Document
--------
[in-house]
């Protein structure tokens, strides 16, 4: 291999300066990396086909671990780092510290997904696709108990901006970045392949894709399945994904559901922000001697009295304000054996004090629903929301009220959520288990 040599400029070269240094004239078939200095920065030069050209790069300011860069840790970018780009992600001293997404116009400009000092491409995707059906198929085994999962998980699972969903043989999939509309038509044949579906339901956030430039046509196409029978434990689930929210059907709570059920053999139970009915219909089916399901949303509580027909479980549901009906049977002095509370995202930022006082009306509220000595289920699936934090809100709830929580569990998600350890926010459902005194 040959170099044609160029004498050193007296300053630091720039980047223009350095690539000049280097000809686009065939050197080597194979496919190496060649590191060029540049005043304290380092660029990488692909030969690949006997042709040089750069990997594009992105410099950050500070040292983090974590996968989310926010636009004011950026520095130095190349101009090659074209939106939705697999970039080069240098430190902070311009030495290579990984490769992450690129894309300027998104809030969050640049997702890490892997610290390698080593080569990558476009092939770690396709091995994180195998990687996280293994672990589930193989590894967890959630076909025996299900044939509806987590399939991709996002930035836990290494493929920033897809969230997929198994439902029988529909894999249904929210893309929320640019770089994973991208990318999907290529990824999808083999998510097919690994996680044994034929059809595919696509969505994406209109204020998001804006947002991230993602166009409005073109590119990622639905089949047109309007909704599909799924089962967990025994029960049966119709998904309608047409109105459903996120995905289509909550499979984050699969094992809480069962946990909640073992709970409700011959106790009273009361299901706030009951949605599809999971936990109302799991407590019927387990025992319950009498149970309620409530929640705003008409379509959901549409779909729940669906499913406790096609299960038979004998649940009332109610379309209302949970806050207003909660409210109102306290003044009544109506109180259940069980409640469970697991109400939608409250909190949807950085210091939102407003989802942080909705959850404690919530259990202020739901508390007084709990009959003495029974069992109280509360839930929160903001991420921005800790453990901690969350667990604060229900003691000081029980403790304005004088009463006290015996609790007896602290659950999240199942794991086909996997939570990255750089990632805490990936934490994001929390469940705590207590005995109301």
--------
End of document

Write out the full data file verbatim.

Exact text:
[in-house]
């Protein structure tokens, strides 16, 4: 291999300066990396086909671990780092510290997904696709108990901006970045392949894709399945994904559901922000001697009295304000054996004090629903929301009220959520288990 040599400029070269240094004239078939200095920065030069050209790069300011860069840790970018780009992600001293997404116009400009000092491409995707059906198929085994999962998980699972969903043989999939509309038509044949579906339901956030430039046509196409029978434990689930929210059907709570059920053999139970009915219909089916399901949303509580027909479980549901009906049977002095509370995202930022006082009306509220000595289920699936934090809100709830929580569990998600350890926010459902005194 040959170099044609160029004498050193007296300053630091720039980047223009350095690539000049280097000809686009065939050197080597194979496919190496060649590191060029540049005043304290380092660029990488692909030969690949006997042709040089750069990997594009992105410099950050500070040292983090974590996968989310926010636009004011950026520095130095190349101009090659074209939106939705697999970039080069240098430190902070311009030495290579990984490769992450690129894309300027998104809030969050640049997702890490892997610290390698080593080569990558476009092939770690396709091995994180195998990687996280293994672990589930193989590894967890959630076909025996299900044939509806987590399939991709996002930035836990290494493929920033897809969230997929198994439902029988529909894999249904929210893309929320640019770089994973991208990318999907290529990824999808083999998510097919690994996680044994034929059809595919696509969505994406209109204020998001804006947002991230993602166009409005073109590119990622639905089949047109309007909704599909799924089962967990025994029960049966119709998904309608047409109105459903996120995905289509909550499979984050699969094992809480069962946990909640073992709970409700011959106790009273009361299901706030009951949605599809999971936990109302799991407590019927387990025992319950009498149970309620409530929640705003008409379509959901549409779909729940669906499913406790096609299960038979004998649940009332109610379309209302949970806050207003909660409210109102306290003044009544109506109180259940069980409640469970697991109400939608409250909190949807950085210091939102407003989802942080909705959850404690919530259990202020739901508390007084709990009959003495029974069992109280509360839930929160903001991420921005800790453990901690969350667990604060229900003691000081029980403790304005004088009463006290015996609790007896602290659950999240199942794991086909996997939570990255750089990632805490990936934490994001929390469940705590207590005995109301």